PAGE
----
In October 1958, aged 22, I joined the staff of the Manchester Evening Chronicle as a graduate trainee journalist. It was nine months after the Munich air crash, in which eight football journalists had died, along with the Manchester United victims.
My heroes on the paper were Keith Dewhurst and Ray Wergan, who respectively covered Man Utd and Man City. They wore white raincoats with the collar turned up, got acres in the papers, knew all the players. Oh, how I longed to be a football reporter.
I never actually became one. While on the Sunday Times, in the 1960s, I was in other departments, though I occasionally offered to do a match report if they wanted something silly. In the 1970s, while working on a football book, I covered some games more seriously, to pick up background material.
I often think, if times get hard with books and I'm demoted to publishers from the Third Division (North), I might try football reporting again. Then I think nah, must be hell today, with these spoilt multimillionaires up their own arses, surrounded by agents, lawyers, security guards. I bet they treat national reporters like vermin and don't even realise local hacks exist.
Dan Carrier is 32, went to Sussex University and covers Spurs for the Camden New Journal, where he's also news editor. It's a free paper, a breed journalists normally look down on, but a good one, recently winning the Free Newspaper of the Year award.
So, Dan, you must get treated like shit by a big club like Spurs?
"Not at all. I think I get better treatment than the nationals. The press office return my calls more quickly, because they know I won't be stirring up trouble.
"I started covering Spurs five years ago, so I've watched young players develop. Stephen Kelly, for example, will always talk to me. He's just so excited to have got in the squad. The foreign players are usually good as well. Steffen Freund once gave me tickets for the players' lounge, which he wouldn't do for a tabloid. Today, Edgar Davids is very helpful. The only problem is his voice is so low I can hardly hear him. Mido arrived with a reputation for being moody and difficult, but I think he's on a charm offensive, trying to make a good impression."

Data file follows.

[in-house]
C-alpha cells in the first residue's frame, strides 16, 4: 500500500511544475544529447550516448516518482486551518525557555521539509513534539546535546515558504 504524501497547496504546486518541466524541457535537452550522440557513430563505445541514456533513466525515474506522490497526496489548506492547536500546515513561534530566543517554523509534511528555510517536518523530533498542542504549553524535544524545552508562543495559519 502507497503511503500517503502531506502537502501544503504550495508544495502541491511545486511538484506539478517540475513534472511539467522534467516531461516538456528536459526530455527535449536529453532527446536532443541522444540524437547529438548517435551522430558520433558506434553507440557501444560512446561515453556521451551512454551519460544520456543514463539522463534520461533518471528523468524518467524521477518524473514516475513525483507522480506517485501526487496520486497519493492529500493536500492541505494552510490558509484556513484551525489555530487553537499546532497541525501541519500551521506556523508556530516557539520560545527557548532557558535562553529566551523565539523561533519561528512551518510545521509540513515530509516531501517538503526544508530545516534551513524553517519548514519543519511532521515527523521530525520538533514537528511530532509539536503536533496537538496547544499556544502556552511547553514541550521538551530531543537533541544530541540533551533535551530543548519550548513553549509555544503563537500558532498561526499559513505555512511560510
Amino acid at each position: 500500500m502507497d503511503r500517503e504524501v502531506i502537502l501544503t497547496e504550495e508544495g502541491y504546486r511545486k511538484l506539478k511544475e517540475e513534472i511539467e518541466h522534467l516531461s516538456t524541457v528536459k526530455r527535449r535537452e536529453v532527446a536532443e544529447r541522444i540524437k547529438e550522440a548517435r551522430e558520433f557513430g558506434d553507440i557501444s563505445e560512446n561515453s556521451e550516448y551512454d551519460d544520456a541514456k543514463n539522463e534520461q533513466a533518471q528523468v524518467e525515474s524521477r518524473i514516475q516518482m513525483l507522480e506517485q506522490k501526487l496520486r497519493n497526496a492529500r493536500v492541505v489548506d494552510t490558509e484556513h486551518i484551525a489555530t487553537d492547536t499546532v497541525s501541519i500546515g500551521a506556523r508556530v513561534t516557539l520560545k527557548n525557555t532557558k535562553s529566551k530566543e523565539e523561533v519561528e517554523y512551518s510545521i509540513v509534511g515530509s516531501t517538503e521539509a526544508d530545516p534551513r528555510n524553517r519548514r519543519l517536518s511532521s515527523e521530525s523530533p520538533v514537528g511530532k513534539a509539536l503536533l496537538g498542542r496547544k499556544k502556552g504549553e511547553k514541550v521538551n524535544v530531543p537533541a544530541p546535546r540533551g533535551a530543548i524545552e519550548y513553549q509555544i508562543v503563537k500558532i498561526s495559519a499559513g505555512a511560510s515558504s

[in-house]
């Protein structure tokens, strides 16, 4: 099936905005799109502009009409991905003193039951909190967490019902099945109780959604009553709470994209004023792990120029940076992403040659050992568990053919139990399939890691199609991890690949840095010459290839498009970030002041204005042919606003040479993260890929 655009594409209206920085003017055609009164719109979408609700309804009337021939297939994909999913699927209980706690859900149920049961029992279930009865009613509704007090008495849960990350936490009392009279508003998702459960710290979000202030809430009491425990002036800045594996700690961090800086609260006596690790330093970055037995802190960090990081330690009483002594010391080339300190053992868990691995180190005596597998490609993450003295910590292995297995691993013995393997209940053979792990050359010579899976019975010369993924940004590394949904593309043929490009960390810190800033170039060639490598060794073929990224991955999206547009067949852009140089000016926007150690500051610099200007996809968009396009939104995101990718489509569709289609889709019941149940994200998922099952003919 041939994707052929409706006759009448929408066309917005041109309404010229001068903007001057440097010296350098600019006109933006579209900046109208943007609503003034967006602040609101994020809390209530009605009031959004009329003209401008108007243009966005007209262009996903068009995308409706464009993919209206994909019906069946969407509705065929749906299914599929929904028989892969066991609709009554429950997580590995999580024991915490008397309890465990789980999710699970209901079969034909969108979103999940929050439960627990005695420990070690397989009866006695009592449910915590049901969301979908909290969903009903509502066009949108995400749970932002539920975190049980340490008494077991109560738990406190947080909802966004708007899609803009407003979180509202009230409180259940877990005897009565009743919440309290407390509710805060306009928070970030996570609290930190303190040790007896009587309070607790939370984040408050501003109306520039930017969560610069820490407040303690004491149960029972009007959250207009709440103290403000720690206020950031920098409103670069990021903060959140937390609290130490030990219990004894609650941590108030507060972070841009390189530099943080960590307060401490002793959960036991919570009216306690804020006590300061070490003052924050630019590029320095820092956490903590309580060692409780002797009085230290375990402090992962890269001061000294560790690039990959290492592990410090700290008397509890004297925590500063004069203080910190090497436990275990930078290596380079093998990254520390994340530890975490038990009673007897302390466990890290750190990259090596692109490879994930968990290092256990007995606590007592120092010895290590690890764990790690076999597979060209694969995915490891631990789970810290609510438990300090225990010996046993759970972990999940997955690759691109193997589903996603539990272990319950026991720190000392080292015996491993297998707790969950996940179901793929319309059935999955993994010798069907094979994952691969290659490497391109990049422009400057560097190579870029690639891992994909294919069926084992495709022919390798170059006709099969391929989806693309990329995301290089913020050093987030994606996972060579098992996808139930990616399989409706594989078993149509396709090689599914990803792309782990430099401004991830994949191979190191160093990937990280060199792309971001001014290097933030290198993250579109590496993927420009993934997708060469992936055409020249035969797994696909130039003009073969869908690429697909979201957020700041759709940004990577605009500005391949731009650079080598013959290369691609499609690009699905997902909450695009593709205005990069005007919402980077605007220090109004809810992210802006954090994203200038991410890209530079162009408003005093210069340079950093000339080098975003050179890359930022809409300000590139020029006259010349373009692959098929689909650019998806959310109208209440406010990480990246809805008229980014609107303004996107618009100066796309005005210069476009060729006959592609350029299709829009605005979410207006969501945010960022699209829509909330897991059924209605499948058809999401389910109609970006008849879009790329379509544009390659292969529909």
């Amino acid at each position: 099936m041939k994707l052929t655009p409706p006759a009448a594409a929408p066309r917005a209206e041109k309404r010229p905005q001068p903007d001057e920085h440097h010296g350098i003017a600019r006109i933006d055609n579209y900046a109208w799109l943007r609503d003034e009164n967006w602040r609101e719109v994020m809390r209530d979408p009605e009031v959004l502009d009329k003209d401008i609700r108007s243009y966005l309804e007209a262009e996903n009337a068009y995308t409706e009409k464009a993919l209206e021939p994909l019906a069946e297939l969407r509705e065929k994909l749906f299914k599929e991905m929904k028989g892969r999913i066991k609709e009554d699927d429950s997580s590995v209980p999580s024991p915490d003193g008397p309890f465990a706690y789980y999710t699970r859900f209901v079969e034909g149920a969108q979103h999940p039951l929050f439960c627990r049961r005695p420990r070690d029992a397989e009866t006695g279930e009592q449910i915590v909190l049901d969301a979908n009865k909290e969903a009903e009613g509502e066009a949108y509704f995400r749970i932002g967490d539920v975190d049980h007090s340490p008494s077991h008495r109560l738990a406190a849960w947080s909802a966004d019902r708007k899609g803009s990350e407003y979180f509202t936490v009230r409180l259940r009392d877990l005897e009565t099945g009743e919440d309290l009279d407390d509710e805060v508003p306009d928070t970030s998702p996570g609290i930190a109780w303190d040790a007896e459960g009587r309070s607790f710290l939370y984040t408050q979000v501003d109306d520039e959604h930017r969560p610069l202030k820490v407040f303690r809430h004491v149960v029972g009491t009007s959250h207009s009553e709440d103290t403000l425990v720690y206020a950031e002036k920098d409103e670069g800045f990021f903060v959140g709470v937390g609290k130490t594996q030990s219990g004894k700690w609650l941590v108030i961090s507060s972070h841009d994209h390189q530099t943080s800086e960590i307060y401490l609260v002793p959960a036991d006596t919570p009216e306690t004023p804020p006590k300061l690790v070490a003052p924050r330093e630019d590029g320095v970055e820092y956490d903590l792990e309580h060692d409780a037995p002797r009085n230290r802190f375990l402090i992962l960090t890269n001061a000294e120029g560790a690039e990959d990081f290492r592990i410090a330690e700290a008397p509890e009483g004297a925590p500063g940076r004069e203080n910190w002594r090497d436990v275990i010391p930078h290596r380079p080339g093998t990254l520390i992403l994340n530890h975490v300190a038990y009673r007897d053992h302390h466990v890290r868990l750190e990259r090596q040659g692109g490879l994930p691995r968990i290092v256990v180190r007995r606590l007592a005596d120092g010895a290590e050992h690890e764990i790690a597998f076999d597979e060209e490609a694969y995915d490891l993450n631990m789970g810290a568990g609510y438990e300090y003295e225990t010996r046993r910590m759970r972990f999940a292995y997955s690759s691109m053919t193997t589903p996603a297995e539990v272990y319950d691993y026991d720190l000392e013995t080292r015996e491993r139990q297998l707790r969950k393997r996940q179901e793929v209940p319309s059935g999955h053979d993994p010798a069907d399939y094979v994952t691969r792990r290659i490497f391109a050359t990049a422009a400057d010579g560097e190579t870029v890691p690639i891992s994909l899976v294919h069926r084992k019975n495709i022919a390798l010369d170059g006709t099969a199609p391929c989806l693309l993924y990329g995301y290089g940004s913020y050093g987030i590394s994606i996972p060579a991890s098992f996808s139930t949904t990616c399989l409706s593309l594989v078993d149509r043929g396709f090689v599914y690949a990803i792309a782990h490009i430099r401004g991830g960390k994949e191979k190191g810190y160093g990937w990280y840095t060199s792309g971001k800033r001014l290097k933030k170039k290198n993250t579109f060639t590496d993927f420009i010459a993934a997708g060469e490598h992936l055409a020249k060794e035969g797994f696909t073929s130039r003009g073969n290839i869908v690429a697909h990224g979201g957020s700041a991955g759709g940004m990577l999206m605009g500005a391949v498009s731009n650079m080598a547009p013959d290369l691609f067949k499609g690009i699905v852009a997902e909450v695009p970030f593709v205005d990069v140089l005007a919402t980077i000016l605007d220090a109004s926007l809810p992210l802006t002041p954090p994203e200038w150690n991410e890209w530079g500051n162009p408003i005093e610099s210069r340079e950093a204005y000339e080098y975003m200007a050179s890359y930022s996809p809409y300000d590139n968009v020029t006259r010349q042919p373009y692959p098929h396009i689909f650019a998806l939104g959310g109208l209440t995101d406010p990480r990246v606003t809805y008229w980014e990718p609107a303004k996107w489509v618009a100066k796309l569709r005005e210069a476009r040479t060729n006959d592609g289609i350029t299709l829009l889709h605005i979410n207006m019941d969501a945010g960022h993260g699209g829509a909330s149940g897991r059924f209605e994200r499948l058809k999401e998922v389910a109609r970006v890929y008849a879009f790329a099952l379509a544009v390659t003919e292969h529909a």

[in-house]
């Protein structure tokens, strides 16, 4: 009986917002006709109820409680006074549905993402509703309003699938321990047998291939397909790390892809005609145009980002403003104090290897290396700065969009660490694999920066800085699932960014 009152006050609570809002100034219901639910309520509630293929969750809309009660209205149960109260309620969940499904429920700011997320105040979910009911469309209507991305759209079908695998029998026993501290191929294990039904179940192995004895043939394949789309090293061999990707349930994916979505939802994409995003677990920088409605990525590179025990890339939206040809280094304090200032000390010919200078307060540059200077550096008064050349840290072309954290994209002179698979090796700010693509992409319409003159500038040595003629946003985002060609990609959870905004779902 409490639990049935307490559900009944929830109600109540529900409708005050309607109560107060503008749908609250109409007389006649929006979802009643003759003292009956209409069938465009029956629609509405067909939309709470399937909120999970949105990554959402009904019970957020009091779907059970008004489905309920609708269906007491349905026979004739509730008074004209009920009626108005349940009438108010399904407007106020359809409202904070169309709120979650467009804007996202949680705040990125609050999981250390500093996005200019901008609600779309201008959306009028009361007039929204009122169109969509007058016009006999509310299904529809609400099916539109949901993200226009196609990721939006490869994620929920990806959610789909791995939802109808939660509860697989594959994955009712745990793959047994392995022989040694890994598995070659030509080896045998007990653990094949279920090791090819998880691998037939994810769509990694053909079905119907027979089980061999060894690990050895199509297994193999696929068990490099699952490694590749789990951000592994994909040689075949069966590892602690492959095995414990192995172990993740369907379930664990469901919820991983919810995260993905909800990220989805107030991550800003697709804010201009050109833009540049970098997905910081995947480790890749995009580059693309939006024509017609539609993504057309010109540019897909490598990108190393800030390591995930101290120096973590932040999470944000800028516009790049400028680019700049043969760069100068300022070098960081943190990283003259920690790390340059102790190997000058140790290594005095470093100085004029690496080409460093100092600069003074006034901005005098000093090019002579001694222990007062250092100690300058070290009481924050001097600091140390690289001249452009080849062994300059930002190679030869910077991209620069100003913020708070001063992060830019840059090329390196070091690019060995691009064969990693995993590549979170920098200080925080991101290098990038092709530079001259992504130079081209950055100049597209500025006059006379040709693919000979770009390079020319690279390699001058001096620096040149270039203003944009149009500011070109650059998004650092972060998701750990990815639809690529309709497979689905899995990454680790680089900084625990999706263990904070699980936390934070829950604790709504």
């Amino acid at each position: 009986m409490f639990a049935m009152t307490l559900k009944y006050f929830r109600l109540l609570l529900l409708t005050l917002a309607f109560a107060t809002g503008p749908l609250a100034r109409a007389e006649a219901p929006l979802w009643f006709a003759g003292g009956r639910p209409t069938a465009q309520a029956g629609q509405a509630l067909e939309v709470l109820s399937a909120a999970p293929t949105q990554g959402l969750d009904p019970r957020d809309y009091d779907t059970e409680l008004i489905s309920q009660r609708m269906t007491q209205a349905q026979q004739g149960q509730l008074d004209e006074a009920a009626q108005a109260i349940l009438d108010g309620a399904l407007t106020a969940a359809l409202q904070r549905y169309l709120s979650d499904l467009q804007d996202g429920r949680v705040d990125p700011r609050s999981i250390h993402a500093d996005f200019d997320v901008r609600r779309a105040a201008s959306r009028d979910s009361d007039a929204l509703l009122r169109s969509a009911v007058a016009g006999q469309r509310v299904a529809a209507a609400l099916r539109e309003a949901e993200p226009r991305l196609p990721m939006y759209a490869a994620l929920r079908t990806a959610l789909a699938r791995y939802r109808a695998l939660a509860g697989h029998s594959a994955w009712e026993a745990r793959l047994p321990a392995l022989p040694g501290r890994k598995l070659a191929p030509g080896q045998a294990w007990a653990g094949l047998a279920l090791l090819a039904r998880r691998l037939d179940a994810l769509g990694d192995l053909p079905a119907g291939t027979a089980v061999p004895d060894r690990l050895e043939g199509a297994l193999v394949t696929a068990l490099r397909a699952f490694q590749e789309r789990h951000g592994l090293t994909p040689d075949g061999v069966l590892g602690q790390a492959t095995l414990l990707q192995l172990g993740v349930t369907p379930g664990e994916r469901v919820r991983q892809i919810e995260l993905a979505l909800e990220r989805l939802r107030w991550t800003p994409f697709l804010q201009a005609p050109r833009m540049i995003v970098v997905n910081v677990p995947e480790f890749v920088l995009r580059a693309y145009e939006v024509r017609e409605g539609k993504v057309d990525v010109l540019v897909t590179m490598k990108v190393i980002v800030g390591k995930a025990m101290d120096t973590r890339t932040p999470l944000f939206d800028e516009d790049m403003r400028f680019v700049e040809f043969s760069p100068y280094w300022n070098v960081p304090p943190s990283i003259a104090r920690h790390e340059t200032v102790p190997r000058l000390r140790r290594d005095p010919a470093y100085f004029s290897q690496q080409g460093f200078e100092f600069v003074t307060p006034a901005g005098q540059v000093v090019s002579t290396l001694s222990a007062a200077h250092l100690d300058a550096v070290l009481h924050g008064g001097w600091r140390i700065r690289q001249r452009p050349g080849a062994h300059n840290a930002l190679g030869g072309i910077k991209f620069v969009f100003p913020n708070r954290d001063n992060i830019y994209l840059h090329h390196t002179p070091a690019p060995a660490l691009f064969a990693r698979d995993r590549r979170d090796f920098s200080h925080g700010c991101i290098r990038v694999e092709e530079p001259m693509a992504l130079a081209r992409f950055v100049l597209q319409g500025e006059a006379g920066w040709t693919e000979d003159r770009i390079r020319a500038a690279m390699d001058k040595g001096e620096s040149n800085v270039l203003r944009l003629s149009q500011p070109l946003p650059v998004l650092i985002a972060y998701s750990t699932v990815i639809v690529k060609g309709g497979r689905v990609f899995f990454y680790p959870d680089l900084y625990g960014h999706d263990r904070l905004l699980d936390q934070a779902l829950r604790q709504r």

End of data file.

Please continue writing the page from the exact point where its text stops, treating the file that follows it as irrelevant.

Foreign players, of course, don't know which are the big byline tabloid stars and which are the local hacks, and this helps people like Dan. Officially, they all get the same facilities - press box, press lounge, steak pie at half-time, seat at the manager's press conference afterwards, able to ask any questions. But with the players themselves, the system is as it always was - all newspaper hacks have to hang around the car park, outside the players' entrance, hoping for a quick word.
The present-day stars of Spurs, such as Defoe or Keane, won't say much to anyone if they've had a poor game. "I often feel sorry for them," says Dan, "having to put up with us asking the same old questions, then I think, hang on, they're on 60 grand a week."
Being so wealthy has in some ways equalled things out. At one time, players kept in with the tabloids, hoping for a fee or a ghosted column. Now they're mega-rich, they can be nice or not nice to all hacks, regardless.
Dan usually manages at least six seconds of exclusive chat with manager Martin Jol. "He's got a wicked sense of humour. Hoddle was helpful, but he spoke in cliches or babble, which made the going hard for me, as I try to get three pieces about Spurs in each issue."
Dan has mobile numbers for ten of the first-team squad but uses them sparingly, clearing his queries with the press office first. He knows not to abuse his access. But he never would. Like many local-born, local-paper reporters, he's a diehard fan of his local team.
"I've even been known to ask Martin Jol to sign my programme. Yeah, I know, very unprofessional. The press box at Spurs is just behind the bench. I have this fantasy that I'm actually a player. And that one day I'll be called on . . ."
Ah, takes me back. I had that fantasy once, till my poorly knee.